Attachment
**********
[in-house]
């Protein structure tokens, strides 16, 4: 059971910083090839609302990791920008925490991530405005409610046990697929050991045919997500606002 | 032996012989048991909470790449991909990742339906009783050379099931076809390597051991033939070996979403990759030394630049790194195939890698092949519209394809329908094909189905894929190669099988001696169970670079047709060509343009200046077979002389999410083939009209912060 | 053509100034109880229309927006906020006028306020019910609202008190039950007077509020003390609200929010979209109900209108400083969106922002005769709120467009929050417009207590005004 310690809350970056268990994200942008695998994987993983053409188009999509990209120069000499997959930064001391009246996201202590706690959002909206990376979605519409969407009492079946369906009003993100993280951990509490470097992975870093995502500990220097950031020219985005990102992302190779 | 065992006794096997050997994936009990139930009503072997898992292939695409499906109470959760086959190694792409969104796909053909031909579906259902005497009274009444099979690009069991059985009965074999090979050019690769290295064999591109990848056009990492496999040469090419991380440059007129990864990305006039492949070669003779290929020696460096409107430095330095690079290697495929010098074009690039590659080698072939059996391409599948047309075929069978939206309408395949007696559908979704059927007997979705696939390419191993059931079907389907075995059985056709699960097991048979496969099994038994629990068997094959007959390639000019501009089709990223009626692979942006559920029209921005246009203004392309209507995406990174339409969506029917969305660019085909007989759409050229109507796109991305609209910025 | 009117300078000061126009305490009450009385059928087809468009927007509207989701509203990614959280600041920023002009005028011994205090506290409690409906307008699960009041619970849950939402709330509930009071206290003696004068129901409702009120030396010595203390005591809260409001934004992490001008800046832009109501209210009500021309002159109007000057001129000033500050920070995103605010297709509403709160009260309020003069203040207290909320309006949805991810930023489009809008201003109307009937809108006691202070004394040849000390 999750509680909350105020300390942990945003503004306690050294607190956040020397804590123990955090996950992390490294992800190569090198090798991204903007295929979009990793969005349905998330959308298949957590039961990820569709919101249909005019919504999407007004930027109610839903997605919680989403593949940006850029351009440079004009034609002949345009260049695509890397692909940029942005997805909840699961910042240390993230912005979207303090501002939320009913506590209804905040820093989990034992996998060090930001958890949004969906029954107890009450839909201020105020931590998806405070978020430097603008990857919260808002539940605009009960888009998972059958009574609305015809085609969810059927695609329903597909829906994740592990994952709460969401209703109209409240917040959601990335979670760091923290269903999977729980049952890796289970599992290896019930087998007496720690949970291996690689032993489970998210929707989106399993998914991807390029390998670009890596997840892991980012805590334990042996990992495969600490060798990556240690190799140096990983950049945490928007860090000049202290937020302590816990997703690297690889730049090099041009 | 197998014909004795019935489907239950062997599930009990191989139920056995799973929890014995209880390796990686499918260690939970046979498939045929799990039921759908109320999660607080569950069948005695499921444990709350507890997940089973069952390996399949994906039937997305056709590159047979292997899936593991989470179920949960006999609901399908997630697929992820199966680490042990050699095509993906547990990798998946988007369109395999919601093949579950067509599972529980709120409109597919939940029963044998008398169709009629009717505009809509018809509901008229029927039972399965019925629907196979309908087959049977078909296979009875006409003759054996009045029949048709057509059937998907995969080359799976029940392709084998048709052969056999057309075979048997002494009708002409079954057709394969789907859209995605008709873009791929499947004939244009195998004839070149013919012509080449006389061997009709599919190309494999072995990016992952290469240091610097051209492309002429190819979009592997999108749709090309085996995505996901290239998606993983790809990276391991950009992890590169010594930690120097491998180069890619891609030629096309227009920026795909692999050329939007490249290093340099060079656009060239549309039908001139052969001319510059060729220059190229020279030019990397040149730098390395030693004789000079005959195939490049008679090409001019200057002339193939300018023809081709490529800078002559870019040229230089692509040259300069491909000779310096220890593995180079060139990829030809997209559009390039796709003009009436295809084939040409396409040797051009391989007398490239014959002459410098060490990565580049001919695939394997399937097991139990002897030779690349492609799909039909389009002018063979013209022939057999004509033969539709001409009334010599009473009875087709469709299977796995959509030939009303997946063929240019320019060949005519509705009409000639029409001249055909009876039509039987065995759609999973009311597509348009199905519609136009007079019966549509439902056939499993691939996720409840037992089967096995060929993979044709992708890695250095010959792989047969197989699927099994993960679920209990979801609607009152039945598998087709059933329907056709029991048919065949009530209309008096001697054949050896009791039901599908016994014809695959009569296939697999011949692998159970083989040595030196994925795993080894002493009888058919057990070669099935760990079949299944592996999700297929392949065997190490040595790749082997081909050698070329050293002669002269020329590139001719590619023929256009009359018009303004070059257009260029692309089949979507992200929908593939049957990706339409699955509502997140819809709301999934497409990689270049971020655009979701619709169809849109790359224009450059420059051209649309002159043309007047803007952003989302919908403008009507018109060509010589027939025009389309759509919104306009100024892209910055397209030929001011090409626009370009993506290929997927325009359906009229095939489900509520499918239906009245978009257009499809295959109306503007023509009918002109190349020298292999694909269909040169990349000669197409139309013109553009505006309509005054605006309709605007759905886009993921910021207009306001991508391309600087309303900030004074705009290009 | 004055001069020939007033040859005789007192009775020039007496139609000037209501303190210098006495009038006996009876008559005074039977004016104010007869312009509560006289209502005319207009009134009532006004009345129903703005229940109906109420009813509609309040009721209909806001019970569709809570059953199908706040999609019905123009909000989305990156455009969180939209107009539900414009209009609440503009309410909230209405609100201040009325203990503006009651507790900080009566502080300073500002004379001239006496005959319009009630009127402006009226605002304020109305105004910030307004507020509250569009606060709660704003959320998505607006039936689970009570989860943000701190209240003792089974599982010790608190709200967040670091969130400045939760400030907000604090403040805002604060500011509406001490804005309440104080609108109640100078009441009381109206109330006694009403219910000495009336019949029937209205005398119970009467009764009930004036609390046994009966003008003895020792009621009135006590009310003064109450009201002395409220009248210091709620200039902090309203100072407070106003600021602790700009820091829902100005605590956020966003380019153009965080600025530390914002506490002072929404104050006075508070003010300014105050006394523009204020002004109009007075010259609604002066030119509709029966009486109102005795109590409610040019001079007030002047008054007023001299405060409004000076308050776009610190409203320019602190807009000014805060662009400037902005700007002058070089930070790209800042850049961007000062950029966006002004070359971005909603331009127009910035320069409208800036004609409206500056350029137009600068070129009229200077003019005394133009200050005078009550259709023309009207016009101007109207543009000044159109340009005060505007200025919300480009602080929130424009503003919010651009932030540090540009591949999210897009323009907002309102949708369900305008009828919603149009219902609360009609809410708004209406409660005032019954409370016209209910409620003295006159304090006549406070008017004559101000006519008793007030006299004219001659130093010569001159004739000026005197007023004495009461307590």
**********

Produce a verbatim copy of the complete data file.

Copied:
[in-house]
């Protein structure tokens, strides 16, 4: 059971910083090839609302990791920008925490991530405005409610046990697929050991045919997500606002 | 032996012989048991909470790449991909990742339906009783050379099931076809390597051991033939070996979403990759030394630049790194195939890698092949519209394809329908094909189905894929190669099988001696169970670079047709060509343009200046077979002389999410083939009209912060 | 053509100034109880229309927006906020006028306020019910609202008190039950007077509020003390609200929010979209109900209108400083969106922002005769709120467009929050417009207590005004 310690809350970056268990994200942008695998994987993983053409188009999509990209120069000499997959930064001391009246996201202590706690959002909206990376979605519409969407009492079946369906009003993100993280951990509490470097992975870093995502500990220097950031020219985005990102992302190779 | 065992006794096997050997994936009990139930009503072997898992292939695409499906109470959760086959190694792409969104796909053909031909579906259902005497009274009444099979690009069991059985009965074999090979050019690769290295064999591109990848056009990492496999040469090419991380440059007129990864990305006039492949070669003779290929020696460096409107430095330095690079290697495929010098074009690039590659080698072939059996391409599948047309075929069978939206309408395949007696559908979704059927007997979705696939390419191993059931079907389907075995059985056709699960097991048979496969099994038994629990068997094959007959390639000019501009089709990223009626692979942006559920029209921005246009203004392309209507995406990174339409969506029917969305660019085909007989759409050229109507796109991305609209910025 | 009117300078000061126009305490009450009385059928087809468009927007509207989701509203990614959280600041920023002009005028011994205090506290409690409906307008699960009041619970849950939402709330509930009071206290003696004068129901409702009120030396010595203390005591809260409001934004992490001008800046832009109501209210009500021309002159109007000057001129000033500050920070995103605010297709509403709160009260309020003069203040207290909320309006949805991810930023489009809008201003109307009937809108006691202070004394040849000390 999750509680909350105020300390942990945003503004306690050294607190956040020397804590123990955090996950992390490294992800190569090198090798991204903007295929979009990793969005349905998330959308298949957590039961990820569709919101249909005019919504999407007004930027109610839903997605919680989403593949940006850029351009440079004009034609002949345009260049695509890397692909940029942005997805909840699961910042240390993230912005979207303090501002939320009913506590209804905040820093989990034992996998060090930001958890949004969906029954107890009450839909201020105020931590998806405070978020430097603008990857919260808002539940605009009960888009998972059958009574609305015809085609969810059927695609329903597909829906994740592990994952709460969401209703109209409240917040959601990335979670760091923290269903999977729980049952890796289970599992290896019930087998007496720690949970291996690689032993489970998210929707989106399993998914991807390029390998670009890596997840892991980012805590334990042996990992495969600490060798990556240690190799140096990983950049945490928007860090000049202290937020302590816990997703690297690889730049090099041009 | 197998014909004795019935489907239950062997599930009990191989139920056995799973929890014995209880390796990686499918260690939970046979498939045929799990039921759908109320999660607080569950069948005695499921444990709350507890997940089973069952390996399949994906039937997305056709590159047979292997899936593991989470179920949960006999609901399908997630697929992820199966680490042990050699095509993906547990990798998946988007369109395999919601093949579950067509599972529980709120409109597919939940029963044998008398169709009629009717505009809509018809509901008229029927039972399965019925629907196979309908087959049977078909296979009875006409003759054996009045029949048709057509059937998907995969080359799976029940392709084998048709052969056999057309075979048997002494009708002409079954057709394969789907859209995605008709873009791929499947004939244009195998004839070149013919012509080449006389061997009709599919190309494999072995990016992952290469240091610097051209492309002429190819979009592997999108749709090309085996995505996901290239998606993983790809990276391991950009992890590169010594930690120097491998180069890619891609030629096309227009920026795909692999050329939007490249290093340099060079656009060239549309039908001139052969001319510059060729220059190229020279030019990397040149730098390395030693004789000079005959195939490049008679090409001019200057002339193939300018023809081709490529800078002559870019040229230089692509040259300069491909000779310096220890593995180079060139990829030809997209559009390039796709003009009436295809084939040409396409040797051009391989007398490239014959002459410098060490990565580049001919695939394997399937097991139990002897030779690349492609799909039909389009002018063979013209022939057999004509033969539709001409009334010599009473009875087709469709299977796995959509030939009303997946063929240019320019060949005519509705009409000639029409001249055909009876039509039987065995759609999973009311597509348009199905519609136009007079019966549509439902056939499993691939996720409840037992089967096995060929993979044709992708890695250095010959792989047969197989699927099994993960679920209990979801609607009152039945598998087709059933329907056709029991048919065949009530209309008096001697054949050896009791039901599908016994014809695959009569296939697999011949692998159970083989040595030196994925795993080894002493009888058919057990070669099935760990079949299944592996999700297929392949065997190490040595790749082997081909050698070329050293002669002269020329590139001719590619023929256009009359018009303004070059257009260029692309089949979507992200929908593939049957990706339409699955509502997140819809709301999934497409990689270049971020655009979701619709169809849109790359224009450059420059051209649309002159043309007047803007952003989302919908403008009507018109060509010589027939025009389309759509919104306009100024892209910055397209030929001011090409626009370009993506290929997927325009359906009229095939489900509520499918239906009245978009257009499809295959109306503007023509009918002109190349020298292999694909269909040169990349000669197409139309013109553009505006309509005054605006309709605007759905886009993921910021207009306001991508391309600087309303900030004074705009290009 | 004055001069020939007033040859005789007192009775020039007496139609000037209501303190210098006495009038006996009876008559005074039977004016104010007869312009509560006289209502005319207009009134009532006004009345129903703005229940109906109420009813509609309040009721209909806001019970569709809570059953199908706040999609019905123009909000989305990156455009969180939209107009539900414009209009609440503009309410909230209405609100201040009325203990503006009651507790900080009566502080300073500002004379001239006496005959319009009630009127402006009226605002304020109305105004910030307004507020509250569009606060709660704003959320998505607006039936689970009570989860943000701190209240003792089974599982010790608190709200967040670091969130400045939760400030907000604090403040805002604060500011509406001490804005309440104080609108109640100078009441009381109206109330006694009403219910000495009336019949029937209205005398119970009467009764009930004036609390046994009966003008003895020792009621009135006590009310003064109450009201002395409220009248210091709620200039902090309203100072407070106003600021602790700009820091829902100005605590956020966003380019153009965080600025530390914002506490002072929404104050006075508070003010300014105050006394523009204020002004109009007075010259609604002066030119509709029966009486109102005795109590409610040019001079007030002047008054007023001299405060409004000076308050776009610190409203320019602190807009000014805060662009400037902005700007002058070089930070790209800042850049961007000062950029966006002004070359971005909603331009127009910035320069409208800036004609409206500056350029137009600068070129009229200077003019005394133009200050005078009550259709023309009207016009101007109207543009000044159109340009005060505007200025919300480009602080929130424009503003919010651009932030540090540009591949999210897009323009907002309102949708369900305008009828919603149009219902609360009609809410708004209406409660005032019954409370016209209910409620003295006159304090006549406070008017004559101000006519008793007030006299004219001659130093010569001159004739000026005197007023004495009461307590």